Darren Aronofsky’s “bold, weird, magnificent mess” of a biblical epic Noah sailed into theaters this weekend. Our own Jason Bailey described the film as striking as it is “odd and schizophrenic.” Noah seems compelling enough, though it certainly won’t suit everyone’s palate in terms of religion-inspired stories. If you’re searching for something without the bombast, we’ve collected ten art house films that take an alternative approach in telling age-old religious tales.
A pinnacle of controversy and visual mastery in the collaborative relationship between writer Emeric Pressburger and director Michael Powell, Black Narcissus focuses on the mounting tension, eroticism, and isolation between five nuns at a school and hospital in the Himalayas. The pioneering Technicolor film features extraordinary performances and stunning camerawork (from legendary cinematographer Jack Cardiff).
Richard Brooks’ 1960 adaptation of Sinclair Lewis’ novel of the same name stars a charismatic Burt Lancaster and a riveting Jean Simmons as a lusty con man and female evangelist who start their own revival show in small-town America. The film is often described as an expose on evangelism, though the satire is perhaps broader than Lewis’ banned book and not nearly as cutting.
Based on Flannery O’Connor’s 1952 novel of the same name, the prolific John Huston directed this 1979 adaptation starring the criminally underrated Brad Dourif. The actor takes on a memorable role as an aimless army veteran who opens the first Church Without Christ in the fictional town of Taulkinham. Huston’s eccentric, tragicomic portrait of hypocrisy and evangelism is spellbinding.
Renée Jeanne Falconetti’s breathtaking performance as the condemned Joan of Arc in Carl Theodor Dreyer’s stunningly directed silent epic has been called the “finest performance ever recorded on film.” For Dreyer, Falconetti revealed “a soul behind that facade.” Her depiction of this transcendental suffering carries the surprisingly abstract film.
Roberto Rossellini’s 1948 anthology, starring Anna Magnani and Federico Fellini, became embroiled in a First Amendment controversy for its “sacrilegious” story about a troubled peasant who is impregnated (raped) by a vagabond she believes to be Saint Joseph. She concludes that she must be the Virgin Mary. The case led to a landmark free speech decision. Stark, beautiful, and at times oddly absurd, Rossellini’s work is a fascinating look at the inherent naiveté of faith.
Christopher Smith’s chilling indie art house horror film Black Death finds Sean Bean as a 14th-century knight who is dispatched with a group of mercenaries to a remote village. The isolated locale seems to be immune to the effects of the plague that is ravaging the neighboring communities, which leads the band of travelers down a dark path to the truth. Of the same mind as Robin Hardy’s Wicker Man, Smith’s film explores the moral ambiguities and thrall of faith, and the dangerous power of absolutes.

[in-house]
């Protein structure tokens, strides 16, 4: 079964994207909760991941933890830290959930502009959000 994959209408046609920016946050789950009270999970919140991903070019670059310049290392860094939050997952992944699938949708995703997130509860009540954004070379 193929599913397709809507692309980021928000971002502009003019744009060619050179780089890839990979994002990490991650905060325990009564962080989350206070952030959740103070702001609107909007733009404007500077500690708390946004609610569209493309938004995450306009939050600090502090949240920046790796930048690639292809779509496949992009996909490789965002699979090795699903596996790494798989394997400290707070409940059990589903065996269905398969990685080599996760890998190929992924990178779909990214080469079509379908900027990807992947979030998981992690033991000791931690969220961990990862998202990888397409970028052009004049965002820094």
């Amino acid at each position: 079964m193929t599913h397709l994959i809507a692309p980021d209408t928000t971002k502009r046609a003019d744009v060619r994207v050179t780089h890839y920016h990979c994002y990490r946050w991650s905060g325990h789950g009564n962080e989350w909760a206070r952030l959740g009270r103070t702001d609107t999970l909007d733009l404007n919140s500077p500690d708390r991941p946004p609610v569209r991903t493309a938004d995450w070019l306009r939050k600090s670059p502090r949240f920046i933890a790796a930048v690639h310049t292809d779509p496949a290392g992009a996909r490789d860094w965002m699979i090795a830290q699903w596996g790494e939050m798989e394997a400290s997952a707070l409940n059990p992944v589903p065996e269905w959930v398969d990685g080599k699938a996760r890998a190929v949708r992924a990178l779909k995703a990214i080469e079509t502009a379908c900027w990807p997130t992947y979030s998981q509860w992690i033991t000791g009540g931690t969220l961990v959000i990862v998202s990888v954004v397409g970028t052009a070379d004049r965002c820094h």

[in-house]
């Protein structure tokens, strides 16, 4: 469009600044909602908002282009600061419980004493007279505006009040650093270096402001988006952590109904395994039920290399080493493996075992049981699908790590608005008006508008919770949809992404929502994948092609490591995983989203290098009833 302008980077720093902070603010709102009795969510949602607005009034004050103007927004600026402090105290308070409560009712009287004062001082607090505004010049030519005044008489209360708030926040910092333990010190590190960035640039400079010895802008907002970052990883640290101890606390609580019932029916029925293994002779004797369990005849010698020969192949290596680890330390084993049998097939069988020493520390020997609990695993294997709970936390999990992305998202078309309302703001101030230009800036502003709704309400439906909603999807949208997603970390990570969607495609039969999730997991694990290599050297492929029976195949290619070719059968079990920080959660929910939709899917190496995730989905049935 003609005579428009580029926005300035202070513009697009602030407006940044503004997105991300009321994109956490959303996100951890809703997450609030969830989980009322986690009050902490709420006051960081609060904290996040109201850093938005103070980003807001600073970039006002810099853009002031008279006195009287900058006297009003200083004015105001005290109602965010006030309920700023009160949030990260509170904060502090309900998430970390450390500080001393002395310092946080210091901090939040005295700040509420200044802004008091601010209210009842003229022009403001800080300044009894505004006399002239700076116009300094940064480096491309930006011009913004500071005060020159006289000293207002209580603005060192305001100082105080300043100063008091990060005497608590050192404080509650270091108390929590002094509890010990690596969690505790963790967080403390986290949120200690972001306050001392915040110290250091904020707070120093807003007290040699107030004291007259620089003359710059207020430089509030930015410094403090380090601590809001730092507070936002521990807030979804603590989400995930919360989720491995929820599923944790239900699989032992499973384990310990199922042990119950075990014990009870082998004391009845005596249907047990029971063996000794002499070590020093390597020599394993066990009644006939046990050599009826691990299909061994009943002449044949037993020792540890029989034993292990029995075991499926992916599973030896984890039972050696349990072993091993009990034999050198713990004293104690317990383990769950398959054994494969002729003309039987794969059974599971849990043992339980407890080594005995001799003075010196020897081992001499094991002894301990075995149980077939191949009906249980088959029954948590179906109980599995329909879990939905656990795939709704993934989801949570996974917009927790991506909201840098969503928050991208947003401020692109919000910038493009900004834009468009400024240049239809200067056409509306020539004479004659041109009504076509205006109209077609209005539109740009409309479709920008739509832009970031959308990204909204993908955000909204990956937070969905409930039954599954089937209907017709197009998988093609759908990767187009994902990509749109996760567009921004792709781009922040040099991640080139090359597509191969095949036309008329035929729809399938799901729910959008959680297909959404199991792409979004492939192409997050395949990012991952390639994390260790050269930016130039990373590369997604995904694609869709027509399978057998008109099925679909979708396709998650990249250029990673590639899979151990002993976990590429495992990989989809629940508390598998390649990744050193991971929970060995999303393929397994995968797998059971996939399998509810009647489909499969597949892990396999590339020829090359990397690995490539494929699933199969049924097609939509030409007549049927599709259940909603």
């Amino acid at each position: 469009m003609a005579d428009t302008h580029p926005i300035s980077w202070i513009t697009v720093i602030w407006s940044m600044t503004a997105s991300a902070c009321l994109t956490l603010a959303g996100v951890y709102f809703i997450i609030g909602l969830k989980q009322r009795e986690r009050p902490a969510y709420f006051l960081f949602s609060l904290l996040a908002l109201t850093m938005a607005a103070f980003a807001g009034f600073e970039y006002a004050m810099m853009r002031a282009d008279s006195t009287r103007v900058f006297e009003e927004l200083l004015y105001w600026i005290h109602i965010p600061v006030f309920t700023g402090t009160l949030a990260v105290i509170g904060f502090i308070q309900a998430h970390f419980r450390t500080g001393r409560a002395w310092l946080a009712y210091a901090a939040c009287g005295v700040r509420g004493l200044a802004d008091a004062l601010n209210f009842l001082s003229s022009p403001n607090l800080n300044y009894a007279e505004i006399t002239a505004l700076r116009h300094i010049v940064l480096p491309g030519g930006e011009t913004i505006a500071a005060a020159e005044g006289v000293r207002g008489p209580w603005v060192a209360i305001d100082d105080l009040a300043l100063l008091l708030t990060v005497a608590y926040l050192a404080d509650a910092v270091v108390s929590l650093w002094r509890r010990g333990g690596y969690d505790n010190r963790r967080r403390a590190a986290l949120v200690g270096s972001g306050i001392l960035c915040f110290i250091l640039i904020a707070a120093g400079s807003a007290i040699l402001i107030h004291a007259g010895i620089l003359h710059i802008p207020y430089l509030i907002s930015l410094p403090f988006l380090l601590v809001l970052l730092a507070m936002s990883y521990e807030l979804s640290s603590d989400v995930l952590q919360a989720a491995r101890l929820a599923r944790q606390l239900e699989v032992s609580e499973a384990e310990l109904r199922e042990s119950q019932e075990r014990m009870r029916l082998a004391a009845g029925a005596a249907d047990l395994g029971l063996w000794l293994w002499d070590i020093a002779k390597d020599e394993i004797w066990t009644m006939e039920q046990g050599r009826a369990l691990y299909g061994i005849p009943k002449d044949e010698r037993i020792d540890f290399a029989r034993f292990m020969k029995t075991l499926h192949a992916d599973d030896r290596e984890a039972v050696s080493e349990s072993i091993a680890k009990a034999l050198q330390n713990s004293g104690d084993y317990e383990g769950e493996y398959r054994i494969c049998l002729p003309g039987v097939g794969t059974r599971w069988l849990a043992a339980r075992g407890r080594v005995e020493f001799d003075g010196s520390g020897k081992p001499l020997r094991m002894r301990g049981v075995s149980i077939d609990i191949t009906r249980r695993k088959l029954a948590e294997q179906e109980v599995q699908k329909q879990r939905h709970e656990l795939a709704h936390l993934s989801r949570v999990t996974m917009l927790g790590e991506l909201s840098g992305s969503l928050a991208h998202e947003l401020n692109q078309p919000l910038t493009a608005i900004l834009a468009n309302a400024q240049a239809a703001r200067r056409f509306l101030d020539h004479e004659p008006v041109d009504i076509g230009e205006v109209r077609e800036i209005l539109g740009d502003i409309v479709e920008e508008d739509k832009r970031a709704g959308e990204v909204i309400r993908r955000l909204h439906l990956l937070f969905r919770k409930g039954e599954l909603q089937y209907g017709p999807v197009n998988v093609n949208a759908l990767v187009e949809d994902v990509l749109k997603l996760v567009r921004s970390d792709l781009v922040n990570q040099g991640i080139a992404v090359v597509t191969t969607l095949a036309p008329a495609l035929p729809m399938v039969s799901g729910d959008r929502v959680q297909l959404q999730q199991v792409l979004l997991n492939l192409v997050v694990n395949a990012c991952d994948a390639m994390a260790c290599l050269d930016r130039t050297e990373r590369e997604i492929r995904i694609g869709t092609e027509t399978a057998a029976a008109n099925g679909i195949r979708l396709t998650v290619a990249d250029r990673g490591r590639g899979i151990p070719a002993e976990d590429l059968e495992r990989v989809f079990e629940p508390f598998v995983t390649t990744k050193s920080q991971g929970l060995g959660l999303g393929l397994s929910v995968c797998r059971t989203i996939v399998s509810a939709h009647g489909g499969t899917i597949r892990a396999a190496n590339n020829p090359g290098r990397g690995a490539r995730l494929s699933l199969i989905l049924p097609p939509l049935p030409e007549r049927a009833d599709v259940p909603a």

“No movie has ever attached greater significance to the artist’s role,” critic J. Hoberman wrote of Andrei Tarkovsky’s brilliant film about the life and afflictions of venerable fifteenth-century Russian iconographer Andrei Rublev.
On one hand, Rublev is founded on the conflict between austere Christianity and sensual paganism — whether Slavic or Tatar. On the other, it puts the artist in the context of state patronage and repression… On the other hand, the film projects an entire world — or rather the sense that, as predicted by André Bazin’s ‘Myth of Total Cinema,’ the world itself is trying to force its way through the screen.
The emotionally devastating black-and-white Soviet drama The Ascent, directed by Larisa Shepitko, is a harrowing Christian parable that follows two partisans during a bleak winter in the era of Nazi rule. The Ascent is a tale of war, death, and humanity in a time of unbearable suffering told with rich religious symbolism and incredible cinematography.
Ken Russell’s frenzied tale of sexual perversion and religious hysteria during the 17th century was censored and banned for its blasphemous depiction of Oliver Reed’s priest Urbain Grandier as Christ and the wanton Ursuline nuns who worshiped him. Russell’s film reveals an unholy alliance of greed, lust, politics, and corruption — one that can lurk amongst any rigid belief system.
Pier Paolo Pasolini’s poetic and political interpretation of Jesus’ life and ministry was filmed with a nonprofessional cast and eclectic score (ranging from classical to American spirituals). Roger Ebert wrote of the film: “Pasolini’s is one of the most effective films on a religious theme I have ever seen, perhaps because it was made by a nonbeliever who did not preach, glorify, underline, sentimentalize or romanticize his famous story, but tried his best to simply record it.”